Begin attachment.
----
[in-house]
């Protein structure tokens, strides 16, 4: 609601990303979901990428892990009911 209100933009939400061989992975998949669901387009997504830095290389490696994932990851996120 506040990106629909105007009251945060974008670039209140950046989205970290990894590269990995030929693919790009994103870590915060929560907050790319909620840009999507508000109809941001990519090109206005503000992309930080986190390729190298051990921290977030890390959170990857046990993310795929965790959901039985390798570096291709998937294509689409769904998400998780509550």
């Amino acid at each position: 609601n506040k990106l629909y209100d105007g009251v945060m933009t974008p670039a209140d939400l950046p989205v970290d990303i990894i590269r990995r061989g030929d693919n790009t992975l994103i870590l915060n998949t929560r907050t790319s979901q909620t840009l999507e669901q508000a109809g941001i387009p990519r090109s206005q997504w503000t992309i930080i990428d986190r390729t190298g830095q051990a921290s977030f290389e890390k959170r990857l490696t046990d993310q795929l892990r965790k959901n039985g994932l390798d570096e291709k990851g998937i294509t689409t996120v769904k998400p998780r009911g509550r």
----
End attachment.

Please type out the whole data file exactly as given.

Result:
[in-house]
């Protein structure tokens, strides 16, 4: 609601990303979901990428892990009911 209100933009939400061989992975998949669901387009997504830095290389490696994932990851996120 506040990106629909105007009251945060974008670039209140950046989205970290990894590269990995030929693919790009994103870590915060929560907050790319909620840009999507508000109809941001990519090109206005503000992309930080986190390729190298051990921290977030890390959170990857046990993310795929965790959901039985390798570096291709998937294509689409769904998400998780509550």
């Amino acid at each position: 609601n506040k990106l629909y209100d105007g009251v945060m933009t974008p670039a209140d939400l950046p989205v970290d990303i990894i590269r990995r061989g030929d693919n790009t992975l994103i870590l915060n998949t929560r907050t790319s979901q909620t840009l999507e669901q508000a109809g941001i387009p990519r090109s206005q997504w503000t992309i930080i990428d986190r390729t190298g830095q051990a921290s977030f290389e890390k959170r990857l490696t046990d993310q795929l892990r965790k959901n039985g994932l390798d570096e291709k990851g998937i294509t689409t996120v769904k998400p998780r009911g509550r």